Ecological and evolutionary attributes of bryophytes of the boreal and arctic regions: New paradigms from interdisciplinary research
Vitt, Dale H. , LaFarge, Catherine .
Ecological and evolutionary attributes of bryophytes of the boreal and arctic regions: New paradigms from interdisciplinary research.
Many plant communities in both the boreal and arctic regions are dominated by ground layers of bryophytes. These communities of mosses and liverworts are structurally important and control many if not most functions of these northern ecosystems. Studies of bryophytes have a rich history, but in the past have largely been grounded in taxonomic revisions and floristic surveys. Based on this rich foundation, studies in recent years have changed focus, moving from studies by classical bryologists to studies carried out by ecosystem ecologists, community ecologists, historical ecologists, and evolutionary biologists. These recent studies are largely interdisciplinary in nature and have led to several new paradigms in framing our understanding of the role of these small plants. In this symposium among other things, we learn that bryophytes can regenerate after burial by glaciers, that Sphagnum diversified surprisingly late in geological time, that Sphagnum growth requirements for nitrogen are remarkably high with active regulation of N movement by Sphagnum. We also learn how past climate has influenced Sphagnum production and hence carbon sequestration, and we learn that mosses may play a fundamental role in future reclamation of disturbed boreal sites, especially those influenced by oil and gas exploration and production.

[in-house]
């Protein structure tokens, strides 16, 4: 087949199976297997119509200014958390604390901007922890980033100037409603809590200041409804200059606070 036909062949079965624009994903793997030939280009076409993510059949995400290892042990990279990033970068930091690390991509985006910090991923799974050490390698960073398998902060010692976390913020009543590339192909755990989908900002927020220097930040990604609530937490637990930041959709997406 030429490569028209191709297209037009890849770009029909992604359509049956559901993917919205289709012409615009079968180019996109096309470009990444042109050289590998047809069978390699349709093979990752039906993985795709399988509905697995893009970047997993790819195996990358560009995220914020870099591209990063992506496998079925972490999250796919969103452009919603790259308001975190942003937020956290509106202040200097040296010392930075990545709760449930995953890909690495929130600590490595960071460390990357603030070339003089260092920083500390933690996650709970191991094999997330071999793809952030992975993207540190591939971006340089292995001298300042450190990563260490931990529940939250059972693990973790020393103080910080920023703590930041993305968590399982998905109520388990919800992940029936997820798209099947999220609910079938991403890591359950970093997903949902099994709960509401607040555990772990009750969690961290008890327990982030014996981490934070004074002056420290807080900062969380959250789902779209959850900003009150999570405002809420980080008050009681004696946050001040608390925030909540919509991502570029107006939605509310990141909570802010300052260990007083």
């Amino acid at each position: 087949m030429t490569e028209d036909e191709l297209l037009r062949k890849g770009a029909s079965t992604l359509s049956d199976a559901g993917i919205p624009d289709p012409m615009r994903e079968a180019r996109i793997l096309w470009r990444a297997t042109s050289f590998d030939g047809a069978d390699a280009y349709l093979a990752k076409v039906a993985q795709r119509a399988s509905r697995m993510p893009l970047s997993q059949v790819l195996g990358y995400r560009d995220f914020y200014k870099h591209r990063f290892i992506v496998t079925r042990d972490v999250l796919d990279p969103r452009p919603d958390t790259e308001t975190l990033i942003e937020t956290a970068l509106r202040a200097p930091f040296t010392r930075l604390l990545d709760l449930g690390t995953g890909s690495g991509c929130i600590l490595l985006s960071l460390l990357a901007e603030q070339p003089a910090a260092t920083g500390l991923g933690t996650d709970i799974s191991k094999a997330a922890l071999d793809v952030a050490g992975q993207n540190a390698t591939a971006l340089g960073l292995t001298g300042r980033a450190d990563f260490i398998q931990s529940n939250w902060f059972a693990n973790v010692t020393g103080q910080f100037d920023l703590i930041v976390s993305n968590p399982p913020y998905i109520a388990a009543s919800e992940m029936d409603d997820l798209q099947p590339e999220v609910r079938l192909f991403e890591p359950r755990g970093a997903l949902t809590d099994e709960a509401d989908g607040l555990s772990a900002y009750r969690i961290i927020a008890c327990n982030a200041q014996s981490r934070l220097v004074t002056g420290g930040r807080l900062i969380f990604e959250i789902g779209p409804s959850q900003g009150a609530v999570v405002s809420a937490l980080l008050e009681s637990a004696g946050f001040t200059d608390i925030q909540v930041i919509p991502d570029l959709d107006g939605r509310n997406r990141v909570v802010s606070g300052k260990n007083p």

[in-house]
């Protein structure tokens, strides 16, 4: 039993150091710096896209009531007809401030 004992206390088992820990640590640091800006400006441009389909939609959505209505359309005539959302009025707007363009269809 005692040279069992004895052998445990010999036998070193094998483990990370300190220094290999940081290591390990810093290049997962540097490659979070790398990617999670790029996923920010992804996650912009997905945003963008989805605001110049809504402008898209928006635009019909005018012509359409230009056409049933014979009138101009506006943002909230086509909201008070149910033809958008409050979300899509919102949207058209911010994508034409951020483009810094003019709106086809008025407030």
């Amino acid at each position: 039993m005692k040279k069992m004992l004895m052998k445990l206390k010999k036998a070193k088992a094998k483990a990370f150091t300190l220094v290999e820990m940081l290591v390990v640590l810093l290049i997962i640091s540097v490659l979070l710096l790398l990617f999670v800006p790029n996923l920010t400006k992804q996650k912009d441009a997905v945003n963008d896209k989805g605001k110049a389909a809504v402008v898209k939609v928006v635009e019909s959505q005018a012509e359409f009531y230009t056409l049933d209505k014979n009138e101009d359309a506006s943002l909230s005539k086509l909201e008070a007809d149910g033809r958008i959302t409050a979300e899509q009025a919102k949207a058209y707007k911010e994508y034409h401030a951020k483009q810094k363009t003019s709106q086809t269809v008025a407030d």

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1 - Southern Illinois University, Plant Biology, Carbondale, IL, 62901, USA
2 - University of Alberta, Biological Sciences, Edmonton, AB, T6G 2E9, Canada
Presentation Type: Symposium Presentation
Location: Salon 10/The Shaw Conference Centre
Date: Monday, July 27th, 2015
Time: 8:00 AM
Candidate for Awards:None